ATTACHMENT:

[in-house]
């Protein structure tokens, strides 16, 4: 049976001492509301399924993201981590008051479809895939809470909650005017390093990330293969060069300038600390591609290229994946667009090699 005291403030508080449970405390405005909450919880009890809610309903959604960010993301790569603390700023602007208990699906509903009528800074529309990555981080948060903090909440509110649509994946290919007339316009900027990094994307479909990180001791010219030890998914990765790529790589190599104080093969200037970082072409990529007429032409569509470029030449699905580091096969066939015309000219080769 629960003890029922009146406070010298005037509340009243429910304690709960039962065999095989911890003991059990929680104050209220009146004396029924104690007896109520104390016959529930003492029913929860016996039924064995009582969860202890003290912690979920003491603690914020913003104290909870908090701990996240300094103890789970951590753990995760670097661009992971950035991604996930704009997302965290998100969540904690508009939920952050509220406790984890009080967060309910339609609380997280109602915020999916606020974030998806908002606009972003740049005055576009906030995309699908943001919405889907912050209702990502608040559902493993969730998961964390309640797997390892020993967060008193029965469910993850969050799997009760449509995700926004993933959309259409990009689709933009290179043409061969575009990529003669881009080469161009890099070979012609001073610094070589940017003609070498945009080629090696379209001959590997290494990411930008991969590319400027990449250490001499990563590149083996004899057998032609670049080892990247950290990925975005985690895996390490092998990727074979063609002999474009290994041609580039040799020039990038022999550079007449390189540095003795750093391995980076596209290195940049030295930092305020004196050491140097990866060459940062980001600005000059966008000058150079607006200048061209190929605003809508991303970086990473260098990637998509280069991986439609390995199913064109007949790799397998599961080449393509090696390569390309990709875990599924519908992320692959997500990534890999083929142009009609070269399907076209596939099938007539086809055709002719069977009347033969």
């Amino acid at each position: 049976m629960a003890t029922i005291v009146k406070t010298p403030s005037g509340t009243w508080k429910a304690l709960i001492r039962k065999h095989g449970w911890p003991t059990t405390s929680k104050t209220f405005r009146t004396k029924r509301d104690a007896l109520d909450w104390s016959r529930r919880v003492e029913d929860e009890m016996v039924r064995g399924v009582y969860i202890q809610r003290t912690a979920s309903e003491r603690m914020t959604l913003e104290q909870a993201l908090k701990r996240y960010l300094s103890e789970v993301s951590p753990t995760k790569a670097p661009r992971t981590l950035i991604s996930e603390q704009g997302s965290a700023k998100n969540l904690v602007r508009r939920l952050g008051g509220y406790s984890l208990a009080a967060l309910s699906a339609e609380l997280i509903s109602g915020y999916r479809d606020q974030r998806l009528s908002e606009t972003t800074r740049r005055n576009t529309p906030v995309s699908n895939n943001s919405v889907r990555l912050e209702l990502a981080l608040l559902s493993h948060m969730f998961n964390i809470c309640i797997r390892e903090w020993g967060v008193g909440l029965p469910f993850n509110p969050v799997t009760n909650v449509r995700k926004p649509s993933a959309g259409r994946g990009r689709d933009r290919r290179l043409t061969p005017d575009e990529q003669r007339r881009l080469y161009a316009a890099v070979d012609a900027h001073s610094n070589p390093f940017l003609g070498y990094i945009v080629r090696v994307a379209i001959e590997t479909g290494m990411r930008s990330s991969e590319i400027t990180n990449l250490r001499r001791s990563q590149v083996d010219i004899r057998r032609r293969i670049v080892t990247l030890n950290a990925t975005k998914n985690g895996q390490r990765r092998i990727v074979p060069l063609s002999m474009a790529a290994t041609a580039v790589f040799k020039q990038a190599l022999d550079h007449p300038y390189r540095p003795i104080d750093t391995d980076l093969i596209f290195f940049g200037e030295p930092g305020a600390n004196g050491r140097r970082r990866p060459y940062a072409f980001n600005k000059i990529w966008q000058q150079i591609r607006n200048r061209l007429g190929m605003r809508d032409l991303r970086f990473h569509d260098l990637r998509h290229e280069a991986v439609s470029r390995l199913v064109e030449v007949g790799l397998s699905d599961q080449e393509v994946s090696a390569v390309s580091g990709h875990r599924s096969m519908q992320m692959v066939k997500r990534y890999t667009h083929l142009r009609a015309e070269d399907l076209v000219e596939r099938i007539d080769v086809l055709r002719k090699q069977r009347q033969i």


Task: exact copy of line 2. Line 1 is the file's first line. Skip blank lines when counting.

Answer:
């Protein structure tokens, strides 16, 4: 049976001492509301399924993201981590008051479809895939809470909650005017390093990330293969060069300038600390591609290229994946667009090699 005291403030508080449970405390405005909450919880009890809610309903959604960010993301790569603390700023602007208990699906509903009528800074529309990555981080948060903090909440509110649509994946290919007339316009900027990094994307479909990180001791010219030890998914990765790529790589190599104080093969200037970082072409990529007429032409569509470029030449699905580091096969066939015309000219080769 629960003890029922009146406070010298005037509340009243429910304690709960039962065999095989911890003991059990929680104050209220009146004396029924104690007896109520104390016959529930003492029913929860016996039924064995009582969860202890003290912690979920003491603690914020913003104290909870908090701990996240300094103890789970951590753990995760670097661009992971950035991604996930704009997302965290998100969540904690508009939920952050509220406790984890009080967060309910339609609380997280109602915020999916606020974030998806908002606009972003740049005055576009906030995309699908943001919405889907912050209702990502608040559902493993969730998961964390309640797997390892020993967060008193029965469910993850969050799997009760449509995700926004993933959309259409990009689709933009290179043409061969575009990529003669881009080469161009890099070979012609001073610094070589940017003609070498945009080629090696379209001959590997290494990411930008991969590319400027990449250490001499990563590149083996004899057998032609670049080892990247950290990925975005985690895996390490092998990727074979063609002999474009290994041609580039040799020039990038022999550079007449390189540095003795750093391995980076596209290195940049030295930092305020004196050491140097990866060459940062980001600005000059966008000058150079607006200048061209190929605003809508991303970086990473260098990637998509280069991986439609390995199913064109007949790799397998599961080449393509090696390569390309990709875990599924519908992320692959997500990534890999083929142009009609070269399907076209596939099938007539086809055709002719069977009347033969």